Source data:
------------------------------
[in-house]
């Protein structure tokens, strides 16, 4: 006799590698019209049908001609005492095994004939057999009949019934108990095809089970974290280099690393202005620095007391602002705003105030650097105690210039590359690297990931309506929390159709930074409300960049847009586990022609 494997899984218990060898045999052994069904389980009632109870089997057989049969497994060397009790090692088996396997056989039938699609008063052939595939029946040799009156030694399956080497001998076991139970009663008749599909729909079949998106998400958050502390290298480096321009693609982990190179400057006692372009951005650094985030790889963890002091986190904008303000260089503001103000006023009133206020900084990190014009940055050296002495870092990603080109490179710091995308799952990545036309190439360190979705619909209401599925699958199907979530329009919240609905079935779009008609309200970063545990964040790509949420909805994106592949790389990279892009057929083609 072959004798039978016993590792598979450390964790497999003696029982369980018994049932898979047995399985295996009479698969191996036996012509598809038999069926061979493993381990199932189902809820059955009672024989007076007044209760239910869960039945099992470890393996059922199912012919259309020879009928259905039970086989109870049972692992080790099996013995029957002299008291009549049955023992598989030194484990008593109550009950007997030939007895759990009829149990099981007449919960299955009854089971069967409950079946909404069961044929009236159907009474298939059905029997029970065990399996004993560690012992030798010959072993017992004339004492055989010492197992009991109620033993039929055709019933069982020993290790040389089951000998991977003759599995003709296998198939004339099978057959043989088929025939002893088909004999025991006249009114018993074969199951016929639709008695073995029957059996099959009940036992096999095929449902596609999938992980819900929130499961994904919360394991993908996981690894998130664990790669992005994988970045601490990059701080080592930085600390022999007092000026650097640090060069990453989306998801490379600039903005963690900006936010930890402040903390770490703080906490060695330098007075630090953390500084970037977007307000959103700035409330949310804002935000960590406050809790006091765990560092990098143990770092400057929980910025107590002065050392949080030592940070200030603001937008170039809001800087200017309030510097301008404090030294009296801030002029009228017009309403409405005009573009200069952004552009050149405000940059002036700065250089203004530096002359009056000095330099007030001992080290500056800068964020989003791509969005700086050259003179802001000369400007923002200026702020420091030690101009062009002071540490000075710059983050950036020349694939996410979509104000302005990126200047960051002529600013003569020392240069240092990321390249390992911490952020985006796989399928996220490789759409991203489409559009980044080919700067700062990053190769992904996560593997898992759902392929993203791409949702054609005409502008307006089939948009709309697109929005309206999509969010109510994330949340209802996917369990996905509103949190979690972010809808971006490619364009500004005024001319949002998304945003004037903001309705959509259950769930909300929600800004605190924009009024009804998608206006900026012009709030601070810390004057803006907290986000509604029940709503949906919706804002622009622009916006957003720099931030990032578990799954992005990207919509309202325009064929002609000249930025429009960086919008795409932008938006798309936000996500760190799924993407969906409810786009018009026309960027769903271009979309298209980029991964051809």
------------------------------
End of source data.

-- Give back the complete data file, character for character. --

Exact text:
[in-house]
């Protein structure tokens, strides 16, 4: 006799590698019209049908001609005492095994004939057999009949019934108990095809089970974290280099690393202005620095007391602002705003105030650097105690210039590359690297990931309506929390159709930074409300960049847009586990022609 494997899984218990060898045999052994069904389980009632109870089997057989049969497994060397009790090692088996396997056989039938699609008063052939595939029946040799009156030694399956080497001998076991139970009663008749599909729909079949998106998400958050502390290298480096321009693609982990190179400057006692372009951005650094985030790889963890002091986190904008303000260089503001103000006023009133206020900084990190014009940055050296002495870092990603080109490179710091995308799952990545036309190439360190979705619909209401599925699958199907979530329009919240609905079935779009008609309200970063545990964040790509949420909805994106592949790389990279892009057929083609 072959004798039978016993590792598979450390964790497999003696029982369980018994049932898979047995399985295996009479698969191996036996012509598809038999069926061979493993381990199932189902809820059955009672024989007076007044209760239910869960039945099992470890393996059922199912012919259309020879009928259905039970086989109870049972692992080790099996013995029957002299008291009549049955023992598989030194484990008593109550009950007997030939007895759990009829149990099981007449919960299955009854089971069967409950079946909404069961044929009236159907009474298939059905029997029970065990399996004993560690012992030798010959072993017992004339004492055989010492197992009991109620033993039929055709019933069982020993290790040389089951000998991977003759599995003709296998198939004339099978057959043989088929025939002893088909004999025991006249009114018993074969199951016929639709008695073995029957059996099959009940036992096999095929449902596609999938992980819900929130499961994904919360394991993908996981690894998130664990790669992005994988970045601490990059701080080592930085600390022999007092000026650097640090060069990453989306998801490379600039903005963690900006936010930890402040903390770490703080906490060695330098007075630090953390500084970037977007307000959103700035409330949310804002935000960590406050809790006091765990560092990098143990770092400057929980910025107590002065050392949080030592940070200030603001937008170039809001800087200017309030510097301008404090030294009296801030002029009228017009309403409405005009573009200069952004552009050149405000940059002036700065250089203004530096002359009056000095330099007030001992080290500056800068964020989003791509969005700086050259003179802001000369400007923002200026702020420091030690101009062009002071540490000075710059983050950036020349694939996410979509104000302005990126200047960051002529600013003569020392240069240092990321390249390992911490952020985006796989399928996220490789759409991203489409559009980044080919700067700062990053190769992904996560593997898992759902392929993203791409949702054609005409502008307006089939948009709309697109929005309206999509969010109510994330949340209802996917369990996905509103949190979690972010809808971006490619364009500004005024001319949002998304945003004037903001309705959509259950769930909300929600800004605190924009009024009804998608206006900026012009709030601070810390004057803006907290986000509604029940709503949906919706804002622009622009916006957003720099931030990032578990799954992005990207919509309202325009064929002609000249930025429009960086919008795409932008938006798309936000996500760190799924993407969906409810786009018009026309960027769903271009979309298209980029991964051809």